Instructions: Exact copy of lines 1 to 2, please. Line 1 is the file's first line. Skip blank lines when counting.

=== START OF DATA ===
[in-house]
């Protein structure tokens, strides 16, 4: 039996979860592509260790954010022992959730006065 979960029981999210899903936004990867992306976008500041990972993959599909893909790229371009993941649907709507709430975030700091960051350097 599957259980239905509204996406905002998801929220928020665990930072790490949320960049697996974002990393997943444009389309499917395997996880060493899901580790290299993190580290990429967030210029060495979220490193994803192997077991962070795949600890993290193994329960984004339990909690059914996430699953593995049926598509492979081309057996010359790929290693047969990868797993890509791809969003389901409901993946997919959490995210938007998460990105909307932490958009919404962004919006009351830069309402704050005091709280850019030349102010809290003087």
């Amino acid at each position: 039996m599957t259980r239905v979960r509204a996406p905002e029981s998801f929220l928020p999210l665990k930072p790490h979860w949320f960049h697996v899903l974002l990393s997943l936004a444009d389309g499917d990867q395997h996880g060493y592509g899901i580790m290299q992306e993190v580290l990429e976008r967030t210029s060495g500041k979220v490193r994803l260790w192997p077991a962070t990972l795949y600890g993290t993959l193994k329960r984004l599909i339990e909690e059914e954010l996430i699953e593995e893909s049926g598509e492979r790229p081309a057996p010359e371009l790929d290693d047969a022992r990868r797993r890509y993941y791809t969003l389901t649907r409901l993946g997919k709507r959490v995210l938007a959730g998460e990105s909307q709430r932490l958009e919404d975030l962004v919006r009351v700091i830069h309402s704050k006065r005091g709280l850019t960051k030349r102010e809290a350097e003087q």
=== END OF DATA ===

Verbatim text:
[in-house]
């Protein structure tokens, strides 16, 4: 039996979860592509260790954010022992959730006065 979960029981999210899903936004990867992306976008500041990972993959599909893909790229371009993941649907709507709430975030700091960051350097 599957259980239905509204996406905002998801929220928020665990930072790490949320960049697996974002990393997943444009389309499917395997996880060493899901580790290299993190580290990429967030210029060495979220490193994803192997077991962070795949600890993290193994329960984004339990909690059914996430699953593995049926598509492979081309057996010359790929290693047969990868797993890509791809969003389901409901993946997919959490995210938007998460990105909307932490958009919404962004919006009351830069309402704050005091709280850019030349102010809290003087």